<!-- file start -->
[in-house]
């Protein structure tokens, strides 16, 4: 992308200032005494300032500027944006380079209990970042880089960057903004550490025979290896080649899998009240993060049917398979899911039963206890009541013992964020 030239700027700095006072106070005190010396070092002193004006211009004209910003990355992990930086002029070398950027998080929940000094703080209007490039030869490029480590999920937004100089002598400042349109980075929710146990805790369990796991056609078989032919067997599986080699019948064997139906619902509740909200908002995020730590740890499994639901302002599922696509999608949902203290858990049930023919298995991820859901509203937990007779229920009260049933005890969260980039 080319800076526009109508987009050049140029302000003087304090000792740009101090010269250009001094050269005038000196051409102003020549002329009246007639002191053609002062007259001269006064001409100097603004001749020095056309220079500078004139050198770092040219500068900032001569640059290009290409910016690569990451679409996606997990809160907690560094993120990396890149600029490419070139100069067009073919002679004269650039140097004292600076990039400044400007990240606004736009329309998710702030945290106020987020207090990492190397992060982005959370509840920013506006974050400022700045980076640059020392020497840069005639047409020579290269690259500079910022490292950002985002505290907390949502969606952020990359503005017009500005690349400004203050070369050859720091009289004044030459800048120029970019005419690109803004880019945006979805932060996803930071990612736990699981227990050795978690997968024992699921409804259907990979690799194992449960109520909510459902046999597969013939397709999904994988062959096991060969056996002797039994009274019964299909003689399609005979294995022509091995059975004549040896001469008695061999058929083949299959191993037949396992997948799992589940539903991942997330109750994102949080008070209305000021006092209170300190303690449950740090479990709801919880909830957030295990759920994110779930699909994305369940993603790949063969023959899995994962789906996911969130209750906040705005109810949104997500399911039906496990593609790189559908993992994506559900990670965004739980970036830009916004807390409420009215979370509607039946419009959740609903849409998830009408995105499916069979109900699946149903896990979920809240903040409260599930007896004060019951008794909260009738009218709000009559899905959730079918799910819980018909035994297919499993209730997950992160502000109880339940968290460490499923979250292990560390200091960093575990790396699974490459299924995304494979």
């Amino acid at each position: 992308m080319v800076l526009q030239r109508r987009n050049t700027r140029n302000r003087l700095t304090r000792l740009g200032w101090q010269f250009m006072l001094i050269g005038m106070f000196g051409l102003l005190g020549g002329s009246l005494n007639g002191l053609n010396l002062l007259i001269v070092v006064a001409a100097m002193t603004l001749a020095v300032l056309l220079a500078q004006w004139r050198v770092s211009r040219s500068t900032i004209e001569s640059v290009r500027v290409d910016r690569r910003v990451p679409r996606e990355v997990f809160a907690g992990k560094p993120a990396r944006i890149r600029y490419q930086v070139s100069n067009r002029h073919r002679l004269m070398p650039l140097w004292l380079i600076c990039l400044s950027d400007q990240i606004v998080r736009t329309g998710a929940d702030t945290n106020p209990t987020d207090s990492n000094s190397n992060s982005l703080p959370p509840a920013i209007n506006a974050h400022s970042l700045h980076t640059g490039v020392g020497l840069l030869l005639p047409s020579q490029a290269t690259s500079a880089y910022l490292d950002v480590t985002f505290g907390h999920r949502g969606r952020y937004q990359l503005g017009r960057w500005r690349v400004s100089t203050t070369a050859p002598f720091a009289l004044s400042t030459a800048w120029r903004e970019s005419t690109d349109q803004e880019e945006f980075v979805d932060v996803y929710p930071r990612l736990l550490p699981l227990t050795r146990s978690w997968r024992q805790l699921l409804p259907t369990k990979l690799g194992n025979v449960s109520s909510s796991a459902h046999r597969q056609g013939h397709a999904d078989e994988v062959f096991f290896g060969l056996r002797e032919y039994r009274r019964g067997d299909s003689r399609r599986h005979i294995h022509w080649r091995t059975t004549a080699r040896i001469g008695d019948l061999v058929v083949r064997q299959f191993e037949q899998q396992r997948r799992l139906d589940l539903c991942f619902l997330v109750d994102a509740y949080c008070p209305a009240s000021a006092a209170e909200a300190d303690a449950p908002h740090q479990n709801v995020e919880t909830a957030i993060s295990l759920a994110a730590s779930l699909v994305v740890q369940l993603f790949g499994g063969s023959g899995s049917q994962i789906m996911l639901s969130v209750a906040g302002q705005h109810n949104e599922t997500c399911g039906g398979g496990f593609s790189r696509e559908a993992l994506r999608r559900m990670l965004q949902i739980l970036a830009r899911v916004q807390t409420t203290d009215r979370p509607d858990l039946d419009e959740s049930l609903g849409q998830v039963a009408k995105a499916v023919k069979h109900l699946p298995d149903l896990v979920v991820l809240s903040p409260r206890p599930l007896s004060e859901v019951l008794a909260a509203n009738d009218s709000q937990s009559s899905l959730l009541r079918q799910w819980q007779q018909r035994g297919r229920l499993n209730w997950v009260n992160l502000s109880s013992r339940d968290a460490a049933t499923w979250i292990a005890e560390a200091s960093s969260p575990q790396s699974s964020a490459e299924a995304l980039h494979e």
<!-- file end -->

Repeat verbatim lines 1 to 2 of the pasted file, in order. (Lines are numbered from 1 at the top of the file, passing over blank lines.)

[in-house]
């Protein structure tokens, strides 16, 4: 992308200032005494300032500027944006380079209990970042880089960057903004550490025979290896080649899998009240993060049917398979899911039963206890009541013992964020 030239700027700095006072106070005190010396070092002193004006211009004209910003990355992990930086002029070398950027998080929940000094703080209007490039030869490029480590999920937004100089002598400042349109980075929710146990805790369990796991056609078989032919067997599986080699019948064997139906619902509740909200908002995020730590740890499994639901302002599922696509999608949902203290858990049930023919298995991820859901509203937990007779229920009260049933005890969260980039 080319800076526009109508987009050049140029302000003087304090000792740009101090010269250009001094050269005038000196051409102003020549002329009246007639002191053609002062007259001269006064001409100097603004001749020095056309220079500078004139050198770092040219500068900032001569640059290009290409910016690569990451679409996606997990809160907690560094993120990396890149600029490419070139100069067009073919002679004269650039140097004292600076990039400044400007990240606004736009329309998710702030945290106020987020207090990492190397992060982005959370509840920013506006974050400022700045980076640059020392020497840069005639047409020579290269690259500079910022490292950002985002505290907390949502969606952020990359503005017009500005690349400004203050070369050859720091009289004044030459800048120029970019005419690109803004880019945006979805932060996803930071990612736990699981227990050795978690997968024992699921409804259907990979690799194992449960109520909510459902046999597969013939397709999904994988062959096991060969056996002797039994009274019964299909003689399609005979294995022509091995059975004549040896001469008695061999058929083949299959191993037949396992997948799992589940539903991942997330109750994102949080008070209305000021006092209170300190303690449950740090479990709801919880909830957030295990759920994110779930699909994305369940993603790949063969023959899995994962789906996911969130209750906040705005109810949104997500399911039906496990593609790189559908993992994506559900990670965004739980970036830009916004807390409420009215979370509607039946419009959740609903849409998830009408995105499916069979109900699946149903896990979920809240903040409260599930007896004060019951008794909260009738009218709000009559899905959730079918799910819980018909035994297919499993209730997950992160502000109880339940968290460490499923979250292990560390200091960093575990790396699974490459299924995304494979």